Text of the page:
Old Blood Gin creates its own story

To stand out in a category dominated by older spirits, the challenger brand tells far-fetched tales about its origin.


The spirits category is filled with brands that are old, and proud of it. Their marketing and positionings are built on heritage and their long history of craftsmanship and quality. So what do you do if you’re a new entrant without a story to tell, looking to make a mark in the category?

Old Blood Gin made up its own story – several of them, in fact – in the “#orisit” campaign by Cheil Canada. In a series of online videos and TV spots, a bartender – dressed in a style that matches the kind of bar or pub he is in– tells the story of Old Blood’s origin. But the story changes every time, with its original distiller ranging from Tibetan monks to vikings to “fancy pirates.” The stories might not be true, but they are interesting.

Old Blood is the launch product for Rivalry Spirits, a company based in Toronto and Singapore that plans to own and distribute spirits brands that “challenge the status quo” in the Canadian and Asian markets.

John Clark, partner at Rivalry Spirits, says that nearly every alcohol category has become heavily saturated over the last 15 years between established brands and new entrants. When it comes to spirits and gin, the brands tend to be ones with decades, if not centuries, of history – or else made to “look old” with its packaging and brand design.

“There might be some conversion of consumers from other categories, but if we gain any amount of market share at all, it’s at the expense of the big brands,” Clark says. “So we thought we should turn what they do on its head and do what we would like to do.”

Clark believes consumers will “get a kick” out of seeing a familiar trope turned on its head. The idea of differentiating from other market players also extends to packaging, with its black bottle’s chalkboard-like texture standing out from competitors that largely use clear bottles.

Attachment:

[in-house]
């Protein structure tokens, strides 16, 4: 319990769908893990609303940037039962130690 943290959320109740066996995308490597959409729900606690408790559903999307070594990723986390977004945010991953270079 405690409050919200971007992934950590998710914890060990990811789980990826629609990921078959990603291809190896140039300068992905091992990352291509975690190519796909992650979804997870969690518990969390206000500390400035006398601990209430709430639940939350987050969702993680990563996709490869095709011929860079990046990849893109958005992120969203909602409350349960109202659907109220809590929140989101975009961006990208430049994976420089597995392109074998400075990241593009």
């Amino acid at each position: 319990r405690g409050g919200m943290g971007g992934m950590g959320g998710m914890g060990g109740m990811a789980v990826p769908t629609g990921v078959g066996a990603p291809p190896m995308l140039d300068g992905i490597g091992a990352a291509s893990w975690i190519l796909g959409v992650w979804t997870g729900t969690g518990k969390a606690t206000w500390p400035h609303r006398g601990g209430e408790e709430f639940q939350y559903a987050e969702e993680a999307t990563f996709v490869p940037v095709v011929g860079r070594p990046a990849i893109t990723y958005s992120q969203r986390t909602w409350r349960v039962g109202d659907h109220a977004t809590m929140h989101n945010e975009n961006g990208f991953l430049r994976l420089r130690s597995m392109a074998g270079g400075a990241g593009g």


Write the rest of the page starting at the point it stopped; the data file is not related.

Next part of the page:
On top of the videos, Old Blood Gin sent its product to bars without a label but with a piece of chalk, asking bartenders to draw their own label or write a personal message on the bottle. The brand not only encouraged bartenders to share their creations on social, but crafted an opportunity for barkeeps to spark a conversation with their patrons around Old Blood. The brand has plans to release the blank bottles in retail at some point, but Clark says going to the bartenders first was especially important for a new product.

“If you put something in a store, unless it has something about it people already know, it’s not going to fly off the shelf,” he says. “It’s not enough to have cool packaging anymore, you also need people to talk about it. You can do that through a tasting at retailers, but you can also have it at a bar or restaurant. There’s no better person than a bartender to come up with their own cocktail, tell a story and let people have fun. Having bartenders out there pouring it and talking about will help get your story going.”

Rivalry also has plans to launch a new Canadian rye whiskey, as well as deals to represent and distribute other brands in the Canadian and Asian markets.